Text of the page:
As for inflation versus hyper-inflation: a change in foreign investors view of the USA dollar would cause inflation (ie the value of the dollar would fall as measured in pounds or Euros or Yen or whatever); imports to the USA would become more expensive to USA consumers. It would also mean exports from the USA became cheaper to foreign countries, which is why this stabilises in the long run. (USA consumers buy less more expensive foreign goods; foreign consumers buy more cheaper USA-made goods; the balance of trade deficit disappears). In the short term, this spells recession and hard times.

Hyper-inflation is caused by a government printing money when it can't borrow it. This destroys confidence in the value of the money, and inflation gets worse, and the government adds zeros to the banknotes and keeps printing, and before long it's cheaper to use currency as toilet-paper than to buy toilet-paper with it. I think it unlikely that this lesson hasn't been learnt (not least, because AFAIK no democratic government that did this has ever survived the consequences, and for that matter few non-democratic ones).

-- Nigel (nra@maxwell.ph.kcl.ac.uk), March 02, 2000.

The government has been lying about inflation -- since at least 1971 - - and there are several things these lies portend. First of all, and most recently, the Asian currency crisis (1997) brought an unprecedented flow of dollars into that region. It won't be too long, I fear, before the buck isn't wanted there any more. When all that cash repatriates, the value of commodities will skyrocket (in dollar terms)as money flowing out of stocks and bonds contributes to the escalation in raw material prices. Another potential disaster faced by the US economy relates to bonds. The lying government, when it is finally exposed and accepted for what it is, will have a very difficult time getting anyone to buy its bonds. Now, rather than lock in debt at long-term low rates in recent years, the Clinton Administration has chosen to fund more than 70% of the US debt with short term instruments (bills and notes with terms of ten years and less -- a considerable portion in two and five year notes). This will mean that short term interest rates will have to rocket higher in order to induce capital to invest, and rates will have to make up -- in percentage terms -- for the previous lies of government and the sham the Clintons have pulled on global capital. The volatility in bonds will be unprecedented; you ain't seen nothin' yet. Of course, if the government can't fund its debt through treasury auctions (you may have noticed that the February auction was one of the worst received endeavors in recent years), you have to tap the public. While the Clinton Administration has (as of 1993) imposed the highest rate of income tax on the American public in US history, whomever it is that follows in their footsteps will have to ratchet up income and other taxes in order to fund the debt that global investors don't want any part of. The important thing there, of course, is that taxes are inflationary. In fact, because the government doesn't address the economic impact of taxation, their inflationary data is a joke. If they'd account for the impact of taxes, we'd have a little clearer picture of where we are -- and why our money can't stretch far enough. Get ready. We're going to be tapped for higher taxes still and, if the US public has any sense left, it will reinvent the revolution. This time, it won't have anything to do with England. It will, this time around, be geared toward eliminating all of the stuffed shirts in Washington who are busy stuffing our tax dollars into their foolish and wasteful causes. Be assured of this, inflations -- whether hyper or not -- are government creations. They will attempt to "un-create" this disaster with the little bit of our money that we have left, in the form of higher taxes. As our taxes increase, watch for a decline in spending power. The hyperinflation will have begun.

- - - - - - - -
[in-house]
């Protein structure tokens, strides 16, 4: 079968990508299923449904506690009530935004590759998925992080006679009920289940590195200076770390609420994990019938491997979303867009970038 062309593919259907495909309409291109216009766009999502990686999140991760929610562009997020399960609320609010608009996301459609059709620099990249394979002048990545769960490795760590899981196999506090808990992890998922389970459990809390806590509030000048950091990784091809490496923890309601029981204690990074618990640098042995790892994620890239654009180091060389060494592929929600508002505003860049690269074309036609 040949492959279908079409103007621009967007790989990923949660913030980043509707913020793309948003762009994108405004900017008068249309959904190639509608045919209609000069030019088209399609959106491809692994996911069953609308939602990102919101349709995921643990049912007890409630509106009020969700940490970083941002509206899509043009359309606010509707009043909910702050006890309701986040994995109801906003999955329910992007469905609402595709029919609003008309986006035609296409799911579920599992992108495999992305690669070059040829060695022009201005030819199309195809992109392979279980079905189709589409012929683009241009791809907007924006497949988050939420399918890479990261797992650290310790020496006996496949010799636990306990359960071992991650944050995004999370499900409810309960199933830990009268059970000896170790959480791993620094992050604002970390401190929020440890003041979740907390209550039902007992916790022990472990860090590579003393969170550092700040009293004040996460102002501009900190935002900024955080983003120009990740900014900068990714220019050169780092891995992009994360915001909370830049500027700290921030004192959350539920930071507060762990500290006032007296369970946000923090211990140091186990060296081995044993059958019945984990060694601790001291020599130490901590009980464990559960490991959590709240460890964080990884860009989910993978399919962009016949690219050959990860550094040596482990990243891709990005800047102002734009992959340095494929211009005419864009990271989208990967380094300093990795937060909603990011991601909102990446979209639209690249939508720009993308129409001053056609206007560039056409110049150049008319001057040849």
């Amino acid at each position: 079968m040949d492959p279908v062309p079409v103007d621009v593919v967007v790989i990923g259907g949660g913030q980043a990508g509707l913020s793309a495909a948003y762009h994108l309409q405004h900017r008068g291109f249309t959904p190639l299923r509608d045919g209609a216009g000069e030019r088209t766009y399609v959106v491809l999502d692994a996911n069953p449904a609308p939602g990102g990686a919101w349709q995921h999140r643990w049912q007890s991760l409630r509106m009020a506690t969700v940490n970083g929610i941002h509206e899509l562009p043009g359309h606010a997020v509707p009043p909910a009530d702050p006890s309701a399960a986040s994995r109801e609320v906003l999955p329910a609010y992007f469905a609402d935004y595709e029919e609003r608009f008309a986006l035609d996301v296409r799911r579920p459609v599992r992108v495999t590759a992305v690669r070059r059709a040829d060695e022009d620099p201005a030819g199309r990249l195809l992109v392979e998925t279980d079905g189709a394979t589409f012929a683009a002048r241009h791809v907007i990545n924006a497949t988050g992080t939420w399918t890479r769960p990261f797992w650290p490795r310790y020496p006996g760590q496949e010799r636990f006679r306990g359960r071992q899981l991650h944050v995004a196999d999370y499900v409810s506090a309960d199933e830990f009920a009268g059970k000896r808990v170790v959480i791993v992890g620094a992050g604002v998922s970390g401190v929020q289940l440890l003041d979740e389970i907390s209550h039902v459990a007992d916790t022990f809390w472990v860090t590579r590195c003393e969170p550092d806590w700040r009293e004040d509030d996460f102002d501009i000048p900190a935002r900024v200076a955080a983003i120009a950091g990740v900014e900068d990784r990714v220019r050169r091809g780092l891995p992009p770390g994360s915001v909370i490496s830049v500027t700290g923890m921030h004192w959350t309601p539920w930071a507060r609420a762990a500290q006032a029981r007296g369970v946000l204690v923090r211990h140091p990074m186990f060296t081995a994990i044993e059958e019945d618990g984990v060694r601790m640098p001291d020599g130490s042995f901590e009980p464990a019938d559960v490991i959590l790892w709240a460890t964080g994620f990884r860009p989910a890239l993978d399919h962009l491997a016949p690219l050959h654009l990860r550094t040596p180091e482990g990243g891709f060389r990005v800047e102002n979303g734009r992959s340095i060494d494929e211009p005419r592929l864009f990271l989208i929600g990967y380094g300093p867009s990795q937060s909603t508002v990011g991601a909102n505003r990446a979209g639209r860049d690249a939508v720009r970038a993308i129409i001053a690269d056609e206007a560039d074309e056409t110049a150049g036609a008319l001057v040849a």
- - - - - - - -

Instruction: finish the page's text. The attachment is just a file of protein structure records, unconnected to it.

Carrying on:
-- (cashtradr@aol.com), March 02, 2000.


>> Hyper-inflation is caused by a government printing money when it can't borrow it. <<

Thank you for a clear and even-headed explanation.

I would note that the volume of dollars held outside the USA dwarfs the amount of foreign exchange held inside the USA. If foreign investors repudiate the dollar, the potential for import-driven inflation is *very* high.

-- Brian McLaughlin (brianm@ims.com), March 02, 2000.

Moderation questions? read the FAQ